Tuesday, January 26, 2010

Review #51: Social Distortion - Social Distortion (1990)


Year: 1990
Genre: Punk Rock, Rock & Roll
Sub-Genres: Post-Punk, Hardcore, Rockabilly
Label: Epic Records
Tracks: 10
Length: 41 Minutes (Long)
Style: Struggling/Rebellious/Love/Happy
My Rating: 6/8

At the beginning of this month, I reviewed Social Distortion's first LP, called "Mommy's Little Monster". It was a great hardcore punk record from its time. A year or two after that record was released, Mike Ness (the band's main member and frontman) started using the money he earned to supply his heroin addiction. By in 1985, he was having problems with the law and frequented prisons, and eventually entered drug rehab. In 1986, after he finished rehabilitation, Social Distortion began performing again. When they began writing songs for their second album, they began to take on a more rockabilly-inspired flavor. Their second album was called "Prison Bound", and it was released in 1988. In 1990, the band was signed to the major label, Epic Records. This is their third album and their first LP to be released on a major label.

1. So Far Away
A fast, hard rock n' roll song. The lyrics seem to be a dark ballad of a working man to his partner who he has to work "blood, sweat, and tears" for because he "lost it all in one blackout summer night". The main chorus is sung "So Far Away" repeated again and again.

2. Let it Be Me
Another song of a similar tempo and feel to the previous, but this one is a more traditional love song in the classic theme of a boy who is in love with a girl who is being strongly discouraged by her parents not to marry the boy and wait for somebody "better", as the hero in the song reminds the girl that "life is going by fast".

3. Story of My Life
The big hit of the album (sort of). They made a music video for it, and it's the song most kids today will think of when you mention Social Distortion. The first verse of the song is Mike reminiscing about when he was an outcast in high school and a girl that he had a crush on at the time. The second verse is about when he had grown up and went back to his old town to find out that "the pool hall he loved as a kid is now a 7-11". The final verse is sung in present tense, looking back on how good times come and go, and time goes by real fast, with every special moment being a chapter in the story of one's life. This song has a more calm, rockabilly feel to it than the two songs before it.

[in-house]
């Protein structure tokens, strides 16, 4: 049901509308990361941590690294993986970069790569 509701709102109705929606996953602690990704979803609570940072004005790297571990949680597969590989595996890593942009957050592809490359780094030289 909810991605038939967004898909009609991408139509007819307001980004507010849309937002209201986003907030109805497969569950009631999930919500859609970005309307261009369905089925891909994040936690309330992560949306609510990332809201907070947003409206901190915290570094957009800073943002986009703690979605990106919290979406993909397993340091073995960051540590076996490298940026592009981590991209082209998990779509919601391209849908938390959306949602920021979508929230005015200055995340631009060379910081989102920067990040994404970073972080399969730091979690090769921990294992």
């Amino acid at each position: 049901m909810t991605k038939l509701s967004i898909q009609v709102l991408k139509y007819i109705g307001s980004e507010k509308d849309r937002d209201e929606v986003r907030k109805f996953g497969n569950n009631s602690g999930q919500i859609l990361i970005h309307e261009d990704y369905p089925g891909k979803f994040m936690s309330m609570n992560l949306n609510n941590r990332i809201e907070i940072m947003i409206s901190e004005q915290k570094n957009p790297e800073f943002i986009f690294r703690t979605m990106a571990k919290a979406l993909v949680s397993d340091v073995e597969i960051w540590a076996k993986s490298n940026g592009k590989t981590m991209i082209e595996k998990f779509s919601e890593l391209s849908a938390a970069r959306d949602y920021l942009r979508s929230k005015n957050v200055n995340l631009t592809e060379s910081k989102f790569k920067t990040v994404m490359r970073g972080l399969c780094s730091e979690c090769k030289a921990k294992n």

4. Sick Boys
Same rockabilly tempo as the previous song. It's about the "sick boy", a young greaser kid who's always getting in trouble with the law, drinks, rides a motorcycle with his girlfriend, and gets into knife fights. Very happy-sounding song.

5. Ring of Fire
This is a cover of the classic song by Johnny Cash. Of course, the song is harder and done in a punk-rock style unlike the original. It's about a man falling into a "ring of fire", whose flames would only grow more powerful, which means he must have fallen deeply in love. End of Side 1.

6. Ball and Chain
This is another more mellow song. Good to listen to when you just want to relax or get a break from things making you feel down. It's a song about alcohol addiction and trying to run away from the problem but "you can't go nowhere". They did a music video for this song, too.

7. It Coulda Been Me
The riff of this one sounds a lot like "Moral Threat" from the first album, but there's a country harmonica in it as well. It's about Mike looking back at all of the people he knew that left him/died/went to prison, and thinking "it coulda been me".

8. She's a Knockout
Starts with a thumping beat and a guitar solo. This one sounds a lot like a song from the first record as well. It's about a pretty girl who turns heads and gets the attention of men everywhere she goes, but "only I [Mike] can call her honey". I like this song the best on the whole record!

9. A Place in My Heart
Fastest song on the album. It's another love song. Not a ton of things about the song that can't be said about the others, but it's still good.

10. Drug Train
A sort of outlaw-badass sounding song with more harmonica. Sings about the "drug train", a thing that offers excitement and pleasures that can "take you as the heavens", but also "take you to the depths of hell", when you finally end up "in a jail cell or a hospital bed", and the last stop is "a violent crash". A very hot-tempered cautionary tale.

Well, that's "Social Distortion". They waited 'till their third album to make a self-titled record. And most bands do that on day one. But who cares? Anyways, this is usually regarded as their best and most famous work. Personally I prefer "Mommy's Little Monster" a little more. While it's not too diverse, it has a very authentic character to it which seems more "at-home" to rural and blue-collar people than it might to people outside those settings. Aesthetically speaking, it's a very traditional rock n' roll album, with themes that seem straight out of the '50s rockabilly era (and possibly earlier). Still, it's a pretty good record, regardless of what genre you would want to classify it under.


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